I was passing the rubbish bins on the estate the other day when I noticed a bag of rubbish with the words ‘Don’t waste love’ printed on it. I was at the time heading off to the park with the dog, but during our walk kept thinking about those three words. I asked myself ‘Can love be wasted?’. The more I thought about the words the more worried I became. It suggests that there is a limit on love and that it needs to be measured out and used carefully.
The famous play written by William Shakespeare, called Romeo and Juliet, has a quote which is similar. ‘ Don’t waste love on somebody who doesn’t value it.’
But this is wrong. Love is not in short supply, we do not need to be careful with how much we give.In fact the whole purpose of love, is that is given unconditionally and yes, even wastefully. That is how love works. It is only when we are generous with love, we see the healing that is possible when it is given freely.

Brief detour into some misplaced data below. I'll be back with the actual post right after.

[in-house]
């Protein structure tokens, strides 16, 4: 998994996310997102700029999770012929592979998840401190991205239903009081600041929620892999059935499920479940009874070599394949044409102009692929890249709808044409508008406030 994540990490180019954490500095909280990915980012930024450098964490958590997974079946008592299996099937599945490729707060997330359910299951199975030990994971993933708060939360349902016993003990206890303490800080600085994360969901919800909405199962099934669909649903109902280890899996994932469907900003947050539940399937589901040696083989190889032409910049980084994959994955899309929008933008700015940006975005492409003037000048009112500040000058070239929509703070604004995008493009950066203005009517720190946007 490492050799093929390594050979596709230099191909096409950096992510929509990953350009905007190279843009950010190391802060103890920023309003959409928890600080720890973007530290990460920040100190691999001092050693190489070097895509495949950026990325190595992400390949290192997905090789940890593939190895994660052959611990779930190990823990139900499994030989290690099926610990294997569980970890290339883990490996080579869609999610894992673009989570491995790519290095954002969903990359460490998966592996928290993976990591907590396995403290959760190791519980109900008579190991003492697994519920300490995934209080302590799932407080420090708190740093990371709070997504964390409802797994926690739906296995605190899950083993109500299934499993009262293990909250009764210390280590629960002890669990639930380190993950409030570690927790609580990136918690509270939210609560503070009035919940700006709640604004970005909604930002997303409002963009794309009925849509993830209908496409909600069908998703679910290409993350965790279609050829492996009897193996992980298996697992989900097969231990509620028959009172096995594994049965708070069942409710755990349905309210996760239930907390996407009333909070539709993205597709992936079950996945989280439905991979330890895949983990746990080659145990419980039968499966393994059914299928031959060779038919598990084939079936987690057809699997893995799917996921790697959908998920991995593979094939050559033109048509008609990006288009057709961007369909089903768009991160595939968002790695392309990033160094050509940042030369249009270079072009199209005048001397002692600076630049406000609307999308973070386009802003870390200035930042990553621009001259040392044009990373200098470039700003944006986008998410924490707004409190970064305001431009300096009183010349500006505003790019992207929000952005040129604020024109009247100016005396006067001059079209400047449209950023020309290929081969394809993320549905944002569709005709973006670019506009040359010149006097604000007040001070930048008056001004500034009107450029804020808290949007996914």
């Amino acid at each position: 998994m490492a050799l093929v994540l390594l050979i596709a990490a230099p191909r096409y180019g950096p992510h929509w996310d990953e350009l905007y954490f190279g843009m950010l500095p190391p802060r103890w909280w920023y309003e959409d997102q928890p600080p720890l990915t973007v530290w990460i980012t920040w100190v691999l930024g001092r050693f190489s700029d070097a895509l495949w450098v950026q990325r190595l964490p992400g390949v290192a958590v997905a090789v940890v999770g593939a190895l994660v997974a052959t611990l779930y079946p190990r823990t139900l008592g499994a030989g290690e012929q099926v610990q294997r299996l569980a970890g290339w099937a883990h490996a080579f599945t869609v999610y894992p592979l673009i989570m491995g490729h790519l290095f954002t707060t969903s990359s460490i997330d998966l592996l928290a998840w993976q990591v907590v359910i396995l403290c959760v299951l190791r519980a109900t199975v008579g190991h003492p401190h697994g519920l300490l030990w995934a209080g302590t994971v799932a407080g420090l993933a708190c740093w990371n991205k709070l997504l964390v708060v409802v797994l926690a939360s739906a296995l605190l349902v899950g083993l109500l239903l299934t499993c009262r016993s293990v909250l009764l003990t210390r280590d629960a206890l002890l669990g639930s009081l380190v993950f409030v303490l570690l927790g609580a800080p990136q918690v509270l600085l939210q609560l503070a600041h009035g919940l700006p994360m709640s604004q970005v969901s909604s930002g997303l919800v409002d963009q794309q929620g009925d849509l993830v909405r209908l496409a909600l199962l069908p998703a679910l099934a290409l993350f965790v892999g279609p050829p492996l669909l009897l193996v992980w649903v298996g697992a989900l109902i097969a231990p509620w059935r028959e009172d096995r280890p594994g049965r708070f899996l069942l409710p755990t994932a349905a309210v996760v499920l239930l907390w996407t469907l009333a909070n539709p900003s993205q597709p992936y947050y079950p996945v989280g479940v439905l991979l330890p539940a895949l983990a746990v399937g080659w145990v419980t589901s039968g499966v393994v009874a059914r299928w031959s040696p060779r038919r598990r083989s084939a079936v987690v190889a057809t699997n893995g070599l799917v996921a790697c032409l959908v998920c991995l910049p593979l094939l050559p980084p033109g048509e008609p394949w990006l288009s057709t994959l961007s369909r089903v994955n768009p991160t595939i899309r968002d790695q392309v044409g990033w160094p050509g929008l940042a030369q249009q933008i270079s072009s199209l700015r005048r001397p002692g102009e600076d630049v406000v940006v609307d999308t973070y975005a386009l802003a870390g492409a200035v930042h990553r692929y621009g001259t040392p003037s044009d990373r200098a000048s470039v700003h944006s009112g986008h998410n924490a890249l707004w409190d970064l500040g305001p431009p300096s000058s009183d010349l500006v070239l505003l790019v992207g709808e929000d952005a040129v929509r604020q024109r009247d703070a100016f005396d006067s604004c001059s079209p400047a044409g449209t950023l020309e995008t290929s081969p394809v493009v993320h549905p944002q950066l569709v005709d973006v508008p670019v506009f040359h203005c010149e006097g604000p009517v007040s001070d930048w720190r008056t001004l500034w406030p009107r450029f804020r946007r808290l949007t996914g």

God is the supreme example of love. The Bible is one long love story, the story of God’s relationship with his people, written down so others may learn and know of it. Time and time again, God loves his people and they reject him. If God followed Shakespeare’s advice about not wasting love on people who do not value it, then God would have given up a long time ago.
But John 3:16 writes that God loved the world so much, that he gave his only Son, that we might have life, life in abundance. It is only because God wasted his love on us, by giving us Jesus, by allowing us to crucify him on the cross so that our sins maybe forgiven, that we are who we are and that we are able to live our lives with joy and happiness.
I am glad God was wasteful with his love and that he was prepared and still is prepared to be able to be wasteful so that we might notice and come to know him as our Father in heaven. I pray I might also be wasteful with my love for those around me.